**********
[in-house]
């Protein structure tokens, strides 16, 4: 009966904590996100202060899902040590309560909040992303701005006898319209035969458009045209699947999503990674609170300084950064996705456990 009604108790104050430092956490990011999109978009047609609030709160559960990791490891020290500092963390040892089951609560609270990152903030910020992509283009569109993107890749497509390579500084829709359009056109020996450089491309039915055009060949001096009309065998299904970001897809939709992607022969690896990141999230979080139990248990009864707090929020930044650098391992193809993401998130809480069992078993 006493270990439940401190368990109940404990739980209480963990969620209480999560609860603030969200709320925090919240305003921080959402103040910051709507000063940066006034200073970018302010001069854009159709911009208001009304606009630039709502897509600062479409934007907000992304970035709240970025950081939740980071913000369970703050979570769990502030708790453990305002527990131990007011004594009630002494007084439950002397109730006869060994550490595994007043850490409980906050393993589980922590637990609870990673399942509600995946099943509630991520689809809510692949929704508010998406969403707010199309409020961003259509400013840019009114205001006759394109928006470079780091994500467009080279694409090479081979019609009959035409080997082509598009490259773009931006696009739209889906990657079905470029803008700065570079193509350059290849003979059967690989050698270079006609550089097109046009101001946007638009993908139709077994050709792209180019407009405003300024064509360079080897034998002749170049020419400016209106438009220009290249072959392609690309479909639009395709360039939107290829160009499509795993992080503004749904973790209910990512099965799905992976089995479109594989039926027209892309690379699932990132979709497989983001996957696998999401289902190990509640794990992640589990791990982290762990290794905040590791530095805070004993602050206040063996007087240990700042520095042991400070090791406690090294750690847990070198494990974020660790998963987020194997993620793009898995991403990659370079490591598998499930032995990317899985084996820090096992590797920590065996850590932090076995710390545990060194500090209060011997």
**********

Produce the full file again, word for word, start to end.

[in-house]
């Protein structure tokens, strides 16, 4: 009966904590996100202060899902040590309560909040992303701005006898319209035969458009045209699947999503990674609170300084950064996705456990 009604108790104050430092956490990011999109978009047609609030709160559960990791490891020290500092963390040892089951609560609270990152903030910020992509283009569109993107890749497509390579500084829709359009056109020996450089491309039915055009060949001096009309065998299904970001897809939709992607022969690896990141999230979080139990248990009864707090929020930044650098391992193809993401998130809480069992078993 006493270990439940401190368990109940404990739980209480963990969620209480999560609860603030969200709320925090919240305003921080959402103040910051709507000063940066006034200073970018302010001069854009159709911009208001009304606009630039709502897509600062479409934007907000992304970035709240970025950081939740980071913000369970703050979570769990502030708790453990305002527990131990007011004594009630002494007084439950002397109730006869060994550490595994007043850490409980906050393993589980922590637990609870990673399942509600995946099943509630991520689809809510692949929704508010998406969403707010199309409020961003259509400013840019009114205001006759394109928006470079780091994500467009080279694409090479081979019609009959035409080997082509598009490259773009931006696009739209889906990657079905470029803008700065570079193509350059290849003979059967690989050698270079006609550089097109046009101001946007638009993908139709077994050709792209180019407009405003300024064509360079080897034998002749170049020419400016209106438009220009290249072959392609690309479909639009395709360039939107290829160009499509795993992080503004749904973790209910990512099965799905992976089995479109594989039926027209892309690379699932990132979709497989983001996957696998999401289902190990509640794990992640589990791990982290762990290794905040590791530095805070004993602050206040063996007087240990700042520095042991400070090791406690090294750690847990070198494990974020660790998963987020194997993620793009898995991403990659370079490591598998499930032995990317899985084996820090096992590797920590065996850590932090076995710390545990060194500090209060011997």